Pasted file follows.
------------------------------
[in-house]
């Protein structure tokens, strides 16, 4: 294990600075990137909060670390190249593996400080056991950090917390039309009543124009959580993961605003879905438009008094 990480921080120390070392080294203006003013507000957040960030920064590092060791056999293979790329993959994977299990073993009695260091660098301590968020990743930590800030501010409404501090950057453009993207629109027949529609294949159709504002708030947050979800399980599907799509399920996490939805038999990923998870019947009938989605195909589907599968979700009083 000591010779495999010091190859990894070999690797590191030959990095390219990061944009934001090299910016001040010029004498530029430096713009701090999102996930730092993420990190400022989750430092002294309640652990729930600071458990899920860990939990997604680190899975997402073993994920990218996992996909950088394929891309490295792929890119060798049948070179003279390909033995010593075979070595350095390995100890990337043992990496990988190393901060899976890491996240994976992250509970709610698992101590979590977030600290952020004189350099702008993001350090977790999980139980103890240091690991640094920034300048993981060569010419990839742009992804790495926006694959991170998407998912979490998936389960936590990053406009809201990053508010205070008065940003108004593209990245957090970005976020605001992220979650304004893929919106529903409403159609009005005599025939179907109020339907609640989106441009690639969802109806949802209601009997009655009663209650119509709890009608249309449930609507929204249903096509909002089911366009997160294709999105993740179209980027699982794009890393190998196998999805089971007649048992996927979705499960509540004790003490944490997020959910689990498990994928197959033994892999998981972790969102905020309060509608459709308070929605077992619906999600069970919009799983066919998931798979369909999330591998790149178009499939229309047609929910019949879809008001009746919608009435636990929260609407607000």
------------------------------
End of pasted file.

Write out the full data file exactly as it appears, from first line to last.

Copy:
[in-house]
């Protein structure tokens, strides 16, 4: 294990600075990137909060670390190249593996400080056991950090917390039309009543124009959580993961605003879905438009008094 990480921080120390070392080294203006003013507000957040960030920064590092060791056999293979790329993959994977299990073993009695260091660098301590968020990743930590800030501010409404501090950057453009993207629109027949529609294949159709504002708030947050979800399980599907799509399920996490939805038999990923998870019947009938989605195909589907599968979700009083 000591010779495999010091190859990894070999690797590191030959990095390219990061944009934001090299910016001040010029004498530029430096713009701090999102996930730092993420990190400022989750430092002294309640652990729930600071458990899920860990939990997604680190899975997402073993994920990218996992996909950088394929891309490295792929890119060798049948070179003279390909033995010593075979070595350095390995100890990337043992990496990988190393901060899976890491996240994976992250509970709610698992101590979590977030600290952020004189350099702008993001350090977790999980139980103890240091690991640094920034300048993981060569010419990839742009992804790495926006694959991170998407998912979490998936389960936590990053406009809201990053508010205070008065940003108004593209990245957090970005976020605001992220979650304004893929919106529903409403159609009005005599025939179907109020339907609640989106441009690639969802109806949802209601009997009655009663209650119509709890009608249309449930609507929204249903096509909002089911366009997160294709999105993740179209980027699982794009890393190998196998999805089971007649048992996927979705499960509540004790003490944490997020959910689990498990994928197959033994892999998981972790969102905020309060509608459709308070929605077992619906999600069970919009799983066919998931798979369909999330591998790149178009499939229309047609929910019949879809008001009746919608009435636990929260609407607000």